Welker was targeted 174 times, or 10.9 times per game. He caught 118 of those passes for 1,354 yards and six touchdowns to follow up a season in which he caught nine touchdowns and racked up 1,569 receiving yards. If Denver can get similar production from Demaryius Thomas (1,434 receiving yards) and Eric Decker (13 receiving touchdowns), they will be unstoppable on offense.

On defense, they will be great as well. Denver was the only team to be in the top four in total offense and defense, and while the secondary struggled in the playoffs, Denver still has a great defense. They were third in total defense and fourth in opponent points, supporting an explosive offense by allowing just 18.1 points per game. And now, because of the Rodgers-Cromartie signing, they are better.

Rodgers-Cromartie has the raw size, speed and talent to succeed, and he can do that in a winning environment opposite Champ Bailey. Rodgers-Cromartie struggled in Philadelphia and took plays off, which was a surprise considering how well he did in Arizona when he made the Pro Bowl.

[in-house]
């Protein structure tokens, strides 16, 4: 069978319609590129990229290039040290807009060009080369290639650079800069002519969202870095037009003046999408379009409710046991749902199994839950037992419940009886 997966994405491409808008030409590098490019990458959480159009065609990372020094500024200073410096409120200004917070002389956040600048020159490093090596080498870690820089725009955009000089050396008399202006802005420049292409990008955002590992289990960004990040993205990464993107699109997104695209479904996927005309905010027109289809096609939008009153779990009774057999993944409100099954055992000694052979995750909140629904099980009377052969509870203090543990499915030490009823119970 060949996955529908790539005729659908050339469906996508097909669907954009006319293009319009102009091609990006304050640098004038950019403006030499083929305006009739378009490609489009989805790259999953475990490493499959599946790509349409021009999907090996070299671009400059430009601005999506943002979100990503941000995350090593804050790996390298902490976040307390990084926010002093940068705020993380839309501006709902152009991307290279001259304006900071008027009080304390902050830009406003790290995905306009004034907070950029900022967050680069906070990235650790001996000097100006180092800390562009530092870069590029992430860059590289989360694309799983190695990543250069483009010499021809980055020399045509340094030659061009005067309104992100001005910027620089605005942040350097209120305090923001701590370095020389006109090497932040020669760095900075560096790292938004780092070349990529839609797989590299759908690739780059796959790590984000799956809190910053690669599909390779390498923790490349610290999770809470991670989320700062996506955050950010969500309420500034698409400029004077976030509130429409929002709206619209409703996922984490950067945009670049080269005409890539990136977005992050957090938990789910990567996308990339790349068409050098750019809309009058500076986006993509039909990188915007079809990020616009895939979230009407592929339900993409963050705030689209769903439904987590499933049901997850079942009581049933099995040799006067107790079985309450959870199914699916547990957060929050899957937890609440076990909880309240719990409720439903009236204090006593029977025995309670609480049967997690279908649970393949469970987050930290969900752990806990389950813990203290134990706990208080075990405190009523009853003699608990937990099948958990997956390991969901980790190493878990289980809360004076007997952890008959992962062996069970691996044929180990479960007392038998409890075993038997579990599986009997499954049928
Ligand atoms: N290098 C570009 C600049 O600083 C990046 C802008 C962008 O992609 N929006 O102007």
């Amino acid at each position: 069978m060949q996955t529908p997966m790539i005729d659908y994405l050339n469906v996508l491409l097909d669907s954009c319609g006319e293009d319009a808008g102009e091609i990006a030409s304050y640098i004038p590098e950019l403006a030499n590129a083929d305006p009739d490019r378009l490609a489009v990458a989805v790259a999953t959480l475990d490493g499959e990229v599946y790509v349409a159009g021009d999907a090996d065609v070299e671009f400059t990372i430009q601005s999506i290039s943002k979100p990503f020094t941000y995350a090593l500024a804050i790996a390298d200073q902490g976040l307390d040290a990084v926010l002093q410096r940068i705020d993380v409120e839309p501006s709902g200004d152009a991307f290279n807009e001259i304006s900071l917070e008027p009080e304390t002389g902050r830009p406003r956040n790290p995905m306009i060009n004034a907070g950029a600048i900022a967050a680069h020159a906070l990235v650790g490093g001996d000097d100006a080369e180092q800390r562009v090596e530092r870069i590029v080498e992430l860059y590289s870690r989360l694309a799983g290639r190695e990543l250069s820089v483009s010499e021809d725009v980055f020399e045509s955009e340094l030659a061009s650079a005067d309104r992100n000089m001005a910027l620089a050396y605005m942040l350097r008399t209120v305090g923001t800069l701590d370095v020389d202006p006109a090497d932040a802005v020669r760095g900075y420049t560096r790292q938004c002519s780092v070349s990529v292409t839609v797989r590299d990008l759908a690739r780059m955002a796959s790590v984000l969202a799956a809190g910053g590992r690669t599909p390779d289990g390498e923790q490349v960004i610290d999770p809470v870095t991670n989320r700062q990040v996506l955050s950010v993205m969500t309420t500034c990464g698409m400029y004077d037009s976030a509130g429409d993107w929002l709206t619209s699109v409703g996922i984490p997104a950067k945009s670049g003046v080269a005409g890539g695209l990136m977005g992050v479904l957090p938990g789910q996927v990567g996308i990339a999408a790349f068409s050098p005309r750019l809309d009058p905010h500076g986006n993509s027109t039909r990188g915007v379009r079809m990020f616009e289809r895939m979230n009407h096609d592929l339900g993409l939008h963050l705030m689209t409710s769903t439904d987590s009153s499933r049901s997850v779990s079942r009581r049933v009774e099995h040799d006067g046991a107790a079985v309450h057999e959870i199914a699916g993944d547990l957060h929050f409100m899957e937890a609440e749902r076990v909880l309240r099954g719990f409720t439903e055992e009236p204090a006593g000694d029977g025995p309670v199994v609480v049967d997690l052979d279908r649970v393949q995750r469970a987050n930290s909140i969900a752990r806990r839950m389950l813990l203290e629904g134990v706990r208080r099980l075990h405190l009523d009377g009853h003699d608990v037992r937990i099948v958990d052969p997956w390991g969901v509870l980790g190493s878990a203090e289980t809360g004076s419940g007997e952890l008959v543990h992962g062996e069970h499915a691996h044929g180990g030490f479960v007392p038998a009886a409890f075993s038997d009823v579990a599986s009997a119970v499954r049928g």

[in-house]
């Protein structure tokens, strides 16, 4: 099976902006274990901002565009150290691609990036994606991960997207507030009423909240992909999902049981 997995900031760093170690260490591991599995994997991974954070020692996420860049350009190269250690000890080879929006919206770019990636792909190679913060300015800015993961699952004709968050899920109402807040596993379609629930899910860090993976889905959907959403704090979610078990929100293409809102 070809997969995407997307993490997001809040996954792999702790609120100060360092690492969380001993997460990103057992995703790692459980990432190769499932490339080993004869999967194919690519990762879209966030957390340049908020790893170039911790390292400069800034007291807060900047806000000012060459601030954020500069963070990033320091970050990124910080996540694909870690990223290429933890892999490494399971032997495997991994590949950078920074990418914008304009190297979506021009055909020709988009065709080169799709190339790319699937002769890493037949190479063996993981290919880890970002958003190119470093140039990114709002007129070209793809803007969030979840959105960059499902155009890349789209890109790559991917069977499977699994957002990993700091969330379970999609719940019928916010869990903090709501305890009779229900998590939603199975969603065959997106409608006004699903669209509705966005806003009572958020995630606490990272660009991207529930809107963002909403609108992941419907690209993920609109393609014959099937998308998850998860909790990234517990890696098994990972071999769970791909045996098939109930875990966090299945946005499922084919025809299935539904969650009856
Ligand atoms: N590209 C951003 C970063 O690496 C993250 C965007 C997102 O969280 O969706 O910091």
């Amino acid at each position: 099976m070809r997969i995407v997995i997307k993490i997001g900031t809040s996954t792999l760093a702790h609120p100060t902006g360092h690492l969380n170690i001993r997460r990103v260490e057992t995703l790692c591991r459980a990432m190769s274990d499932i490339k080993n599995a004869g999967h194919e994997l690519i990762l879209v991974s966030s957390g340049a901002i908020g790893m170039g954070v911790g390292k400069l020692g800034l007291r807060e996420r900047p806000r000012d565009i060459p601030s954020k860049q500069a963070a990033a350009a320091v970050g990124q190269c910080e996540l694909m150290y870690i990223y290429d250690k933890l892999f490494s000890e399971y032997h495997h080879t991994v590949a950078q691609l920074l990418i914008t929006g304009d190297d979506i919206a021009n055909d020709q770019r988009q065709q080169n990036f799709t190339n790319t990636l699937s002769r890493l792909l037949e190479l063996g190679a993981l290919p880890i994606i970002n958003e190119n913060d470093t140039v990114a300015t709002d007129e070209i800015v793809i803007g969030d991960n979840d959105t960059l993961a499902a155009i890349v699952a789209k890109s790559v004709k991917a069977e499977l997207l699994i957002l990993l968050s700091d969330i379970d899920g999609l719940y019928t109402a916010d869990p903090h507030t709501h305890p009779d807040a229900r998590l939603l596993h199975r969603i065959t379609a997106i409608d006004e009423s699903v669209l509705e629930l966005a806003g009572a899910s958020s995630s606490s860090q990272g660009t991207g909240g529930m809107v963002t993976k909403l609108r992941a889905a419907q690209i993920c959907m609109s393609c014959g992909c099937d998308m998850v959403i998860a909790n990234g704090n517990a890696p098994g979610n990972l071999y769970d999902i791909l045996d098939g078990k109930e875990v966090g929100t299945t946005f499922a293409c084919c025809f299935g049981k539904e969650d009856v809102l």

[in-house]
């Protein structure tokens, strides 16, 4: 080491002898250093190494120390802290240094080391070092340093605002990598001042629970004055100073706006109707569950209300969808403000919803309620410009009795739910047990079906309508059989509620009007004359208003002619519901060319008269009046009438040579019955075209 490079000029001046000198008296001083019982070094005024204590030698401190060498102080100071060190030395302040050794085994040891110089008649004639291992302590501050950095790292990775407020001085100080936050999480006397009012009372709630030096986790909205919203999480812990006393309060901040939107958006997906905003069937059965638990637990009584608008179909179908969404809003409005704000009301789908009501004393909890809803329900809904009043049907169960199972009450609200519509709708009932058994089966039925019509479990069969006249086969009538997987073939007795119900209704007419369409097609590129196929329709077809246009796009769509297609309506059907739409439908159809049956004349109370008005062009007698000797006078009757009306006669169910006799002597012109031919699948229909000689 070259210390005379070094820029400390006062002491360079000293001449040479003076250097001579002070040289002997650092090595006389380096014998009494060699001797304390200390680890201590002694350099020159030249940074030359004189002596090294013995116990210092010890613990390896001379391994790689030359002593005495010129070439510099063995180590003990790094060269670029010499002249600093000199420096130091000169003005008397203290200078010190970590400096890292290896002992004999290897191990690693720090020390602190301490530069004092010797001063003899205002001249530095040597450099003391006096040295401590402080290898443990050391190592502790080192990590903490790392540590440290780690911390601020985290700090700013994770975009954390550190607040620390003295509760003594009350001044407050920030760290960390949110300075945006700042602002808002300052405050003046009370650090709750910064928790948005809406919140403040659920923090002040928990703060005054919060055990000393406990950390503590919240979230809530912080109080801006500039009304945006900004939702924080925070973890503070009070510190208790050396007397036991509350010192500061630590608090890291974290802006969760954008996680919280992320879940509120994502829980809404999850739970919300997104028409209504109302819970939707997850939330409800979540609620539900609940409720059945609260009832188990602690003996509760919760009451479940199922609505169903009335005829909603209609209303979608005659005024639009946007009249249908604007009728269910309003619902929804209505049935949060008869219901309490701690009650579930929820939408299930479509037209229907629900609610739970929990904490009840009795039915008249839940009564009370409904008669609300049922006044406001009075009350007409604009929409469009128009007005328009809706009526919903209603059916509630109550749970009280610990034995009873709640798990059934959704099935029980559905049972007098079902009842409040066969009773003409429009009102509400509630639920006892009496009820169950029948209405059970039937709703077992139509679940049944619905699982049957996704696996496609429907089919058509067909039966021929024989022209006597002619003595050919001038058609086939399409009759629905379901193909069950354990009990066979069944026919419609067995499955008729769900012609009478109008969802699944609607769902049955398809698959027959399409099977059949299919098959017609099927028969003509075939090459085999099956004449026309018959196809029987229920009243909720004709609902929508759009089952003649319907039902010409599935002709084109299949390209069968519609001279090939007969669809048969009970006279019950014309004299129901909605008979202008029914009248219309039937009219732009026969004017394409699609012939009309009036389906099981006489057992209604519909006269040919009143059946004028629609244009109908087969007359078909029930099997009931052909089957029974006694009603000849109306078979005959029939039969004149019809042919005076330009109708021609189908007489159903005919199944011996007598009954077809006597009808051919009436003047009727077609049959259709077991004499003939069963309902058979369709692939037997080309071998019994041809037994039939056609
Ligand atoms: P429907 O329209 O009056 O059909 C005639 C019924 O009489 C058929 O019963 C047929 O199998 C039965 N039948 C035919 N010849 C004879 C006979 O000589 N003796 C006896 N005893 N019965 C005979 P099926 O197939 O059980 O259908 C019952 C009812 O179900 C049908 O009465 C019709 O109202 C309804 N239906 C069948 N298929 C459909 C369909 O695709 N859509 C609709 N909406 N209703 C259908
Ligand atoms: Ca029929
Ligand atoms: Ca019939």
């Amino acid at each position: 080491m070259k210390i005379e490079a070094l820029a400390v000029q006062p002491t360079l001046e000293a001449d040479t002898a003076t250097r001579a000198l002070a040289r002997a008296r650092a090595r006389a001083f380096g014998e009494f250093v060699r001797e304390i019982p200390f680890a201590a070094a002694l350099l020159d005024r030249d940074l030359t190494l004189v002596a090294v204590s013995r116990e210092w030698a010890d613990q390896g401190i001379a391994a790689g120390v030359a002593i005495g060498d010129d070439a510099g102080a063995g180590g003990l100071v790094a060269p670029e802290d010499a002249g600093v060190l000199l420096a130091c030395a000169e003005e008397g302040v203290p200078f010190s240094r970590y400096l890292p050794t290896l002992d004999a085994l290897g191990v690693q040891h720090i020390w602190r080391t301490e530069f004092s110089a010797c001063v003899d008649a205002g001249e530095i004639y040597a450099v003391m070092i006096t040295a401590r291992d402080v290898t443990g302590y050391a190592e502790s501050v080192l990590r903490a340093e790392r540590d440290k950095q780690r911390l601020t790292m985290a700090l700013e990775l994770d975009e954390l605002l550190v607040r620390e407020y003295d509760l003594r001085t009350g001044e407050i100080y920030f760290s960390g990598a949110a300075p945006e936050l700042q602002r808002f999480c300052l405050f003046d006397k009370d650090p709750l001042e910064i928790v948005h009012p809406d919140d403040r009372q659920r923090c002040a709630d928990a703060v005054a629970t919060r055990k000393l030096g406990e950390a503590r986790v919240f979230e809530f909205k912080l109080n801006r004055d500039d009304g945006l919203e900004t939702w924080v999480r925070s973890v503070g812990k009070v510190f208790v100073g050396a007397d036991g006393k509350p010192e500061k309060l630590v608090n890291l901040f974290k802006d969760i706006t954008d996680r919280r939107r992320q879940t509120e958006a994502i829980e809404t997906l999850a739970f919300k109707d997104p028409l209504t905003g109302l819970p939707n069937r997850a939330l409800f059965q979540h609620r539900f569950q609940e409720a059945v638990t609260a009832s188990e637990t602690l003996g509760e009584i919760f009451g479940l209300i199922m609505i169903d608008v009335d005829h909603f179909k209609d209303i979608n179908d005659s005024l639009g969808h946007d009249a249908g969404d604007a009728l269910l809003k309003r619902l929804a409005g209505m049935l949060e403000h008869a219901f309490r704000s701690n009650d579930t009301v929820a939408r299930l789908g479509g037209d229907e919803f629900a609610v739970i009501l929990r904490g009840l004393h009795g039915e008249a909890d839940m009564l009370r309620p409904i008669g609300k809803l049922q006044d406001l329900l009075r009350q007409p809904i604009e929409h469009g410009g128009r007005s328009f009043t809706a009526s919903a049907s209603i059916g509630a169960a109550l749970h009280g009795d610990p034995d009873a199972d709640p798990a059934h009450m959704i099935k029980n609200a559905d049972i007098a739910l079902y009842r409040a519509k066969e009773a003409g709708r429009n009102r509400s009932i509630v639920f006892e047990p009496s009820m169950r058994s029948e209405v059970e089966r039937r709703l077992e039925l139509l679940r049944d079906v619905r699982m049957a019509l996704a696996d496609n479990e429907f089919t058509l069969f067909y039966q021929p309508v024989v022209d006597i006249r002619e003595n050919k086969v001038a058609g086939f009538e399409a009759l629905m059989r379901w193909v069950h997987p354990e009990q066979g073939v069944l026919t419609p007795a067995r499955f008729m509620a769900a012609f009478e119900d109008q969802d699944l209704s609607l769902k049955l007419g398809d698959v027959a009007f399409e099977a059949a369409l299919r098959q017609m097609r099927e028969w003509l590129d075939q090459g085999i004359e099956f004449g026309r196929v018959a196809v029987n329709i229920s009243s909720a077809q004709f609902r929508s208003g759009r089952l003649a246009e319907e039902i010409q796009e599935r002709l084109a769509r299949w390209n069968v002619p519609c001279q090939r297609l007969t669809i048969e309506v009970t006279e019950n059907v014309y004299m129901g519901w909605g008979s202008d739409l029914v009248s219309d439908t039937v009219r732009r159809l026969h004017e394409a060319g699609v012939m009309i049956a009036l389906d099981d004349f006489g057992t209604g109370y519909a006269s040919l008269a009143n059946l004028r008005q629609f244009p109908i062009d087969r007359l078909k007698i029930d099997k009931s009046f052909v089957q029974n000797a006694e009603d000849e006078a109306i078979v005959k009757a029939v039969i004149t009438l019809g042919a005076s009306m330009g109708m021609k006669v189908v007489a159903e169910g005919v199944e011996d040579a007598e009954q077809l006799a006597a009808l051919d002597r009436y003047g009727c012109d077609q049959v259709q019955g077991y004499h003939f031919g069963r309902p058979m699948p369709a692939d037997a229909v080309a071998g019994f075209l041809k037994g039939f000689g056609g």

However, playing on the outside again in Denver can revitalize his career. Chris Harris will be a nickel back in 3-3-5 nickel packages and will rotate with Bailey and Rodgers-Cromartie in Denver's normal 4-3 scheme while the Broncos have two safeties back. When opponents use three receivers, Harris will be in the slot while Bailey and Rodgers-Cromartie, both talented cornerbacks with the potential to shut receivers down, take the outside. 

Rodgers-Cromartie can definitely be great in Denver, and he can be great for just $5 million. 

If Rodgers-Cromartie doesn't pan out in Denver, the Broncos can let him walk after one year. If he does, the Broncos can lock him up long-term and use him as Bailey's long-term replacement on the outside. Winning should motivate Rodgers-Cromartie, and it could lead to something great.

The only thing this offseason that hasn't been great for Denver is Elvis Dumervil's contract situation. Dumervil was released because Denver couldn't fax in the new contract in time, according to multiple sources. According to Gregg Rosenthal, it cost the Broncos $4.87 million in dead money.

Dumervil is likely to be playing somewhere else in 2013, but the Broncos still could sign Dwight Freeney or another defensive end. Manning wants Freeney as the two were teammates in Indianapolis. Freeney has 107.5 career sacks, and at 33-years-old, he isn't done yet. Freeney had 8.5 sacks in 2011, and he could be a valuable veteran presence in the locker room that seemed to lack focus in the playoffs.